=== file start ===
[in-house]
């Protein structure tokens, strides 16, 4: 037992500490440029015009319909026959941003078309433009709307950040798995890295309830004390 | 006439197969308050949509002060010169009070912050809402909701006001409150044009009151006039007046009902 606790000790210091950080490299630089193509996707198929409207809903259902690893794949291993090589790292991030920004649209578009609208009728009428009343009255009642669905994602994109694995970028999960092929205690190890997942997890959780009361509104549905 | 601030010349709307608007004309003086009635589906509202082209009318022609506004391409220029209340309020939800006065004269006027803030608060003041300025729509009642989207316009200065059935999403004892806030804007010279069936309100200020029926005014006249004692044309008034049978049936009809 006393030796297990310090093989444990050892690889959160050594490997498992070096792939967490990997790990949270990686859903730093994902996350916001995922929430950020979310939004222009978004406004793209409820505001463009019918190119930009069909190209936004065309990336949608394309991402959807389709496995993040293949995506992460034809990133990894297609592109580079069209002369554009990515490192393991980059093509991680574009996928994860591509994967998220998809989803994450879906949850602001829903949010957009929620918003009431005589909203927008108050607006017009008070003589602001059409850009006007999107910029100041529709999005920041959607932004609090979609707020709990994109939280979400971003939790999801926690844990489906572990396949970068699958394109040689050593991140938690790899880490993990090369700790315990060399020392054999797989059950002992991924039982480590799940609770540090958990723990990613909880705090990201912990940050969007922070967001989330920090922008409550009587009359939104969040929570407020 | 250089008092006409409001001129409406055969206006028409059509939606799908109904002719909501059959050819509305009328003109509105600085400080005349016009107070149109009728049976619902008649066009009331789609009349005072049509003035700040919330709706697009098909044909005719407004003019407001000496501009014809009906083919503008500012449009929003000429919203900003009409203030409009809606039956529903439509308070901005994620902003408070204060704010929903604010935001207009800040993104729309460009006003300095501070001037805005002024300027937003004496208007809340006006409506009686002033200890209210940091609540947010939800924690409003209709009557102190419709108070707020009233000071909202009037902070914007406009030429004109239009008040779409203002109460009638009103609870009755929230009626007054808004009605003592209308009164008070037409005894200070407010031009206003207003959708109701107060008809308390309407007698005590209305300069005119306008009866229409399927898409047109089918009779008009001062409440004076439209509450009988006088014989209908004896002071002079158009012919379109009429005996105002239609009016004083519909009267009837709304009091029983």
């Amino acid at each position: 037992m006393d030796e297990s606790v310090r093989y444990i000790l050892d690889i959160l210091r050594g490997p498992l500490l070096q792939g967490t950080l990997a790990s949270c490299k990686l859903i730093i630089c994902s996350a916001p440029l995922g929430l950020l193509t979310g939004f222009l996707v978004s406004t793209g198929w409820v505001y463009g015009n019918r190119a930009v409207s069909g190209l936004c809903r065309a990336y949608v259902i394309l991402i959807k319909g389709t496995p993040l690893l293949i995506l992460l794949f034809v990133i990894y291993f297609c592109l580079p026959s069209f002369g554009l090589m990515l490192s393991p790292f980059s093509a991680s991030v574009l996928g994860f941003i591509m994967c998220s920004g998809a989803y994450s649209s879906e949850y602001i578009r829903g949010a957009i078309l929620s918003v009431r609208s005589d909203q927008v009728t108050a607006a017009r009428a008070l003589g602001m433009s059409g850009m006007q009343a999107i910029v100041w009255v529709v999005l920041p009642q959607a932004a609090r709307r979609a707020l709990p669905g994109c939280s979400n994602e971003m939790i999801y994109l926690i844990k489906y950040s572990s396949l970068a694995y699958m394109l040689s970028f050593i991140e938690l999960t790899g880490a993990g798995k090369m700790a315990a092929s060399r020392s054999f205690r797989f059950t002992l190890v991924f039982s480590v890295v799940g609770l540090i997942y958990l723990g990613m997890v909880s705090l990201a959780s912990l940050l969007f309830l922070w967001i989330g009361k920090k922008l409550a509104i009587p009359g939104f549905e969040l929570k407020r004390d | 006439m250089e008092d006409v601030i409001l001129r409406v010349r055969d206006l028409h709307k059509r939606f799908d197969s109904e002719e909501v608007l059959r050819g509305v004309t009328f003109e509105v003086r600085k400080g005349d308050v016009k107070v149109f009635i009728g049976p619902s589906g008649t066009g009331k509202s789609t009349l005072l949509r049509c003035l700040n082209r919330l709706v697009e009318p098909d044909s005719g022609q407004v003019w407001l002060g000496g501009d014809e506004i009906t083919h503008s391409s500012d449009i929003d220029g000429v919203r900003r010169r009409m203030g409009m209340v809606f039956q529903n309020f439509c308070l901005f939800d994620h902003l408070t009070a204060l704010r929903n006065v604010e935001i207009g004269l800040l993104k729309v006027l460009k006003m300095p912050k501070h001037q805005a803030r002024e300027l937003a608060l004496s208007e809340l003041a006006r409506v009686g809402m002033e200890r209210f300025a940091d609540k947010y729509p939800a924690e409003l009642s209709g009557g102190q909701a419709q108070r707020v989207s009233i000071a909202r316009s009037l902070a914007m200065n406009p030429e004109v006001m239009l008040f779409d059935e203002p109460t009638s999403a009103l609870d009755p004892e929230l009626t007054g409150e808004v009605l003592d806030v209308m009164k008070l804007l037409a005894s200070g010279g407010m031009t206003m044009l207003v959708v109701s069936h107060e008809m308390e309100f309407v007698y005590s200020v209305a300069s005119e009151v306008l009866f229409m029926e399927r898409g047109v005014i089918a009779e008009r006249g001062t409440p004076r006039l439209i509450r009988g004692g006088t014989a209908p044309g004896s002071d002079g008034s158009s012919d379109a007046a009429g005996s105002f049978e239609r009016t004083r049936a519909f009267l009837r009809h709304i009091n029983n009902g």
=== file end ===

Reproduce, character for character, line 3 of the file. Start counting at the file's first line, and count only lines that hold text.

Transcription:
């Amino acid at each position: 037992m006393d030796e297990s606790v310090r093989y444990i000790l050892d690889i959160l210091r050594g490997p498992l500490l070096q792939g967490t950080l990997a790990s949270c490299k990686l859903i730093i630089c994902s996350a916001p440029l995922g929430l950020l193509t979310g939004f222009l996707v978004s406004t793209g198929w409820v505001y463009g015009n019918r190119a930009v409207s069909g190209l936004c809903r065309a990336y949608v259902i394309l991402i959807k319909g389709t496995p993040l690893l293949i995506l992460l794949f034809v990133i990894y291993f297609c592109l580079p026959s069209f002369g554009l090589m990515l490192s393991p790292f980059s093509a991680s991030v574009l996928g994860f941003i591509m994967c998220s920004g998809a989803y994450s649209s879906e949850y602001i578009r829903g949010a957009i078309l929620s918003v009431r609208s005589d909203q927008v009728t108050a607006a017009r009428a008070l003589g602001m433009s059409g850009m006007q009343a999107i910029v100041w009255v529709v999005l920041p009642q959607a932004a609090r709307r979609a707020l709990p669905g994109c939280s979400n994602e971003m939790i999801y994109l926690i844990k489906y950040s572990s396949l970068a694995y699958m394109l040689s970028f050593i991140e938690l999960t790899g880490a993990g798995k090369m700790a315990a092929s060399r020392s054999f205690r797989f059950t002992l190890v991924f039982s480590v890295v799940g609770l540090i997942y958990l723990g990613m997890v909880s705090l990201a959780s912990l940050l969007f309830l922070w967001i989330g009361k920090k922008l409550a509104i009587p009359g939104f549905e969040l929570k407020r004390d | 006439m250089e008092d006409v601030i409001l001129r409406v010349r055969d206006l028409h709307k059509r939606f799908d197969s109904e002719e909501v608007l059959r050819g509305v004309t009328f003109e509105v003086r600085k400080g005349d308050v016009k107070v149109f009635i009728g049976p619902s589906g008649t066009g009331k509202s789609t009349l005072l949509r049509c003035l700040n082209r919330l709706v697009e009318p098909d044909s005719g022609q407004v003019w407001l002060g000496g501009d014809e506004i009906t083919h503008s391409s500012d449009i929003d220029g000429v919203r900003r010169r009409m203030g409009m209340v809606f039956q529903n309020f439509c308070l901005f939800d994620h902003l408070t009070a204060l704010r929903n006065v604010e935001i207009g004269l800040l993104k729309v006027l460009k006003m300095p912050k501070h001037q805005a803030r002024e300027l937003a608060l004496s208007e809340l003041a006006r409506v009686g809402m002033e200890r209210f300025a940091d609540k947010y729509p939800a924690e409003l009642s209709g009557g102190q909701a419709q108070r707020v989207s009233i000071a909202r316009s009037l902070a914007m200065n406009p030429e004109v006001m239009l008040f779409d059935e203002p109460t009638s999403a009103l609870d009755p004892e929230l009626t007054g409150e808004v009605l003592d806030v209308m009164k008070l804007l037409a005894s200070g010279g407010m031009t206003m044009l207003v959708v109701s069936h107060e008809m308390e309100f309407v007698y005590s200020v209305a300069s005119e009151v306008l009866f229409m029926e399927r898409g047109v005014i089918a009779e008009r006249g001062t409440p004076r006039l439209i509450r009988g004692g006088t014989a209908p044309g004896s002071d002079g008034s158009s012919d379109a007046a009429g005996s105002f049978e239609r009016t004083r049936a519909f009267l009837r009809h709304i009091n029983n009902g």